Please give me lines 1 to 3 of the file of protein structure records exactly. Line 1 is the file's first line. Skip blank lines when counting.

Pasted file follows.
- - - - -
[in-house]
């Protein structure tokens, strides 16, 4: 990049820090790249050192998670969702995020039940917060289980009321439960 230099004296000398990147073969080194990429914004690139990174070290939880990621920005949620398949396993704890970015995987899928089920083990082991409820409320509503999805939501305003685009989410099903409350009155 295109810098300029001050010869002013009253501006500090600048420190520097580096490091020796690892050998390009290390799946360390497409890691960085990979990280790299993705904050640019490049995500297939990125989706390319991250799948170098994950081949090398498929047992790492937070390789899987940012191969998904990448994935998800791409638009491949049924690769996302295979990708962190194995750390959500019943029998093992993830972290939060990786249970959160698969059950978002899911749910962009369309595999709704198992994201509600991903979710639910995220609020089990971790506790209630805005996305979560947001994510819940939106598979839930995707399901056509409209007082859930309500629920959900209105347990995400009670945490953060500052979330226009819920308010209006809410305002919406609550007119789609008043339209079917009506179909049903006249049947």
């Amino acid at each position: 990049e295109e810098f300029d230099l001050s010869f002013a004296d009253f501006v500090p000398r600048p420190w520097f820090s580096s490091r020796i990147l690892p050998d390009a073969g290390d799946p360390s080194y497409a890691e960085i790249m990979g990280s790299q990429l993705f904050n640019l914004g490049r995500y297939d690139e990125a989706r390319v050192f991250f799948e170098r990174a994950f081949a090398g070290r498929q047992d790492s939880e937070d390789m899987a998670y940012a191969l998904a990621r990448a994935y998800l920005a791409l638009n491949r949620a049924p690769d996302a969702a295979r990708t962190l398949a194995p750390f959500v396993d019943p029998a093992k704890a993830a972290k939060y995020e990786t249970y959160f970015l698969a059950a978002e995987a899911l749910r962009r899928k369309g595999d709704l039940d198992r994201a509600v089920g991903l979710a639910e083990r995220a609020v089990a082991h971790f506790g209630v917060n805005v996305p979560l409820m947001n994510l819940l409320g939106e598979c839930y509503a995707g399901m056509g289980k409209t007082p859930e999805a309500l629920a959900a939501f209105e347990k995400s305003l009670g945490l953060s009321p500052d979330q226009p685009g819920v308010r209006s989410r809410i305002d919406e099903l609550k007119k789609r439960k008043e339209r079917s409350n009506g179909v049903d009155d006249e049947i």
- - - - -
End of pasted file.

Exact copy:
[in-house]
């Protein structure tokens, strides 16, 4: 990049820090790249050192998670969702995020039940917060289980009321439960 230099004296000398990147073969080194990429914004690139990174070290939880990621920005949620398949396993704890970015995987899928089920083990082991409820409320509503999805939501305003685009989410099903409350009155 295109810098300029001050010869002013009253501006500090600048420190520097580096490091020796690892050998390009290390799946360390497409890691960085990979990280790299993705904050640019490049995500297939990125989706390319991250799948170098994950081949090398498929047992790492937070390789899987940012191969998904990448994935998800791409638009491949049924690769996302295979990708962190194995750390959500019943029998093992993830972290939060990786249970959160698969059950978002899911749910962009369309595999709704198992994201509600991903979710639910995220609020089990971790506790209630805005996305979560947001994510819940939106598979839930995707399901056509409209007082859930309500629920959900209105347990995400009670945490953060500052979330226009819920308010209006809410305002919406609550007119789609008043339209079917009506179909049903006249049947």
């Amino acid at each position: 990049e295109e810098f300029d230099l001050s010869f002013a004296d009253f501006v500090p000398r600048p420190w520097f820090s580096s490091r020796i990147l690892p050998d390009a073969g290390d799946p360390s080194y497409a890691e960085i790249m990979g990280s790299q990429l993705f904050n640019l914004g490049r995500y297939d690139e990125a989706r390319v050192f991250f799948e170098r990174a994950f081949a090398g070290r498929q047992d790492s939880e937070d390789m899987a998670y940012a191969l998904a990621r990448a994935y998800l920005a791409l638009n491949r949620a049924p690769d996302a969702a295979r990708t962190l398949a194995p750390f959500v396993d019943p029998a093992k704890a993830a972290k939060y995020e990786t249970y959160f970015l698969a059950a978002e995987a899911l749910r962009r899928k369309g595999d709704l039940d198992r994201a509600v089920g991903l979710a639910e083990r995220a609020v089990a082991h971790f506790g209630v917060n805005v996305p979560l409820m947001n994510l819940l409320g939106e598979c839930y509503a995707g399901m056509g289980k409209t007082p859930e999805a309500l629920a959900a939501f209105e347990k995400s305003l009670g945490l953060s009321p500052d979330q226009p685009g819920v308010r209006s989410r809410i305002d919406e099903l609550k007119k789609r439960k008043e339209r079917s409350n009506g179909v049903d009155d006249e049947i």